Shruti Pushkarna: Hamstrung by Lockdown Restrictions? Imagine the Reality of the Disabled!

18 Jun,2020

Shruti PushkarnaBy Shruti Pushkarna


Past few days the media coverage is abuzz with actor Sushant Singh Rajput’s suicide and the usual fallout discussions on mental well-being. According to a recent news report, around 300 Indians have killed themselves during the coronavirus lockdown. Uncertainty around the medical and economic scenario is shooting up anxiety levels.


A couple of weeks into the lockdown, I started witnessing social media posts on keeping the mind healthy, practising yoga (or any other form of exotic sounding exercise), eating healthy, taking breaks, frequent video calls to friends and family et cetera. As a natural response to being ‘locked up’, a host of solutions popped up (some free, some for a price) to adjust to these ‘abnormal’ times.


For the first time, a majority of the population has been ‘confined’ in their homes. Their freedom curtailed. Options and routines upended. The inability to carelessly step out for a meal, go shopping, catch a movie, workout in the gym or do anything outdoorsy has left them hamstrung.


Choices matter. A lot. The pandemic has made us realise this. But is everyone fortunate enough to choose?


The other day a friend asked me how my parents were coping with the situation. That got me thinking. My mother has stayed indoors for most of her life because of a chronic illness. Her limited mobility left her with very little choice to step outside on her own. But she is happy. She is well-adapted to her idea of normal. If anything there is an upside to the current situation because she now has family around 24×7. Faces and voices fill up an otherwise empty home.


What do the current restrictions mean for those stuck inside their homes for years because of a disability, an ailment, old age or any other dependency? As per Census 2011, persons with disabilities combined with the elderly constitute around 13 crore of the total population. The actual latest numbers would be significantly higher.


For most persons with disabilities, access to offices, schools, colleges, shopping malls, restaurants, cinema halls, places of worship (and all other public spaces mentioned in the recent government guidelines), has never been easy. Senior citizens find themselves struggling with stairs and other barriers. An unfriendly environment and apathy keeps them constrained to their familiar territories.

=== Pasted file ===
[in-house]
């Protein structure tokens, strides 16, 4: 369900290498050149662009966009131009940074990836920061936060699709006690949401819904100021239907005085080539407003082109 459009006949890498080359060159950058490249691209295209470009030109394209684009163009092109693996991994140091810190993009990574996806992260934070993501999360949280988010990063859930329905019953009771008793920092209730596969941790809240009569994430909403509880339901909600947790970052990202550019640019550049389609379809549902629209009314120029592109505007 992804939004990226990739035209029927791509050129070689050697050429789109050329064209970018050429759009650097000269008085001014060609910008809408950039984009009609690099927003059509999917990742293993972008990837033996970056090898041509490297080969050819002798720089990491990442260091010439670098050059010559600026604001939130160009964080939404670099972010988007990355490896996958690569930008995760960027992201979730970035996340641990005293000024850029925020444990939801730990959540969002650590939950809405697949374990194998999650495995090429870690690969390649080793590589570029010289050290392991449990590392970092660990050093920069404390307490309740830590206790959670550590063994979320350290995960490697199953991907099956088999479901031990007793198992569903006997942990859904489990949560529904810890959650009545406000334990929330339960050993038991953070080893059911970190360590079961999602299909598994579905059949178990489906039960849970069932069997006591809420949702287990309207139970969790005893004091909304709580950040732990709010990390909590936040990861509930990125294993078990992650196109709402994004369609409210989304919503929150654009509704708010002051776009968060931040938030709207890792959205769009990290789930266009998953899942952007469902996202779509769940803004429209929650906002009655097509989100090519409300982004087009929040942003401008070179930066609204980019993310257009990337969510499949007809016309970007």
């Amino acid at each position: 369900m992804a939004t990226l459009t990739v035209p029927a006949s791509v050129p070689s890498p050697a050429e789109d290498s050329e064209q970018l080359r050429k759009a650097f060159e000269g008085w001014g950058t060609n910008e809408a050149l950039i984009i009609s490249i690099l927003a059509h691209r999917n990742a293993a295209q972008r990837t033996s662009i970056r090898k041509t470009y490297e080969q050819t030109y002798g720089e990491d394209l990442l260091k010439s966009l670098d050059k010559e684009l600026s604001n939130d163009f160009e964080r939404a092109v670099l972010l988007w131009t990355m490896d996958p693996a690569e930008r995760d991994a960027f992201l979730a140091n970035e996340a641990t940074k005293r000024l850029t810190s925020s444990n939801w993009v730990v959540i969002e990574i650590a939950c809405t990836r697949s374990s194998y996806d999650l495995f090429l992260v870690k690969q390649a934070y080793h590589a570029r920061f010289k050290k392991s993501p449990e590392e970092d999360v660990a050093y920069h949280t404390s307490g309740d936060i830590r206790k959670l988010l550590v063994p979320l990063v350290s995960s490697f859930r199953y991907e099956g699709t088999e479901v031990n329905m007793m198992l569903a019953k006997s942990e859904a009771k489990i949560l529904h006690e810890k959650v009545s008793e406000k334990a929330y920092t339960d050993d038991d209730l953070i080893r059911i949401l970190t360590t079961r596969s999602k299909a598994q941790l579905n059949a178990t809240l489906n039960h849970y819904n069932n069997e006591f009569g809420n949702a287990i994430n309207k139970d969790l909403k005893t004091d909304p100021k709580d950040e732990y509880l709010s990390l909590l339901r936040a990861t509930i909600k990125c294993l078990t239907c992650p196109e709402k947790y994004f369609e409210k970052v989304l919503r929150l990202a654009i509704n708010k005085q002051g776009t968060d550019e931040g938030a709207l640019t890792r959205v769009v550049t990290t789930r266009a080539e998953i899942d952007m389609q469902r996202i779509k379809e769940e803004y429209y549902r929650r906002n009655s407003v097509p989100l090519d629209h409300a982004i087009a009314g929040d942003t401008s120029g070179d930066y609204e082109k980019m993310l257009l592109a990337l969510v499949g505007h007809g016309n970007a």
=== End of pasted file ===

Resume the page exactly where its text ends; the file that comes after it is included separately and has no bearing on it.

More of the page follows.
Obvious choices of education, employment and entertainment are not available to them. Spaces and activities we (able-bodied) take for granted are off-limits for them.


Do they develop any mental issues from this denial of movement or access? Have they accepted and adjusted to their reality? Do they experience depression and suicidal thoughts contained within the four walls?


As per news reports and medical studies, the lockdown period has led to a 20% increase in cases of mental illness. 82% of Indians are suffering from stress and hence the need for mental healthcare. We are struggling to sustain in just three months of confinement. The media is voicing people’s concerns of feeling trapped, restless and isolated. Why has the society remained indifferent to the mental struggles of the disabled, the elderly or the chronically ill?


If it’s ignorance then surely coronavirus has given us an opportunity to understand their perspective.  Imagine their reality and be more inclusive in our approach. There’s also a lesson in ‘acceptance’ to learn from those who have lived with limitations longer.


If a pandemic cannot enthuse any empathy in us, I wonder what will.


Shruti Pushkarna is a former journalist (part of the founding team of MxMIndia) who has moved full-time to the social sector. She heads operations of the New Delhi-based Score Foundation where she works as Director-Programmes & Communications. She writes for MxMIndia every other Thursday. Her views here are personal. She can be reached via Twitter at @shrutipushkarna


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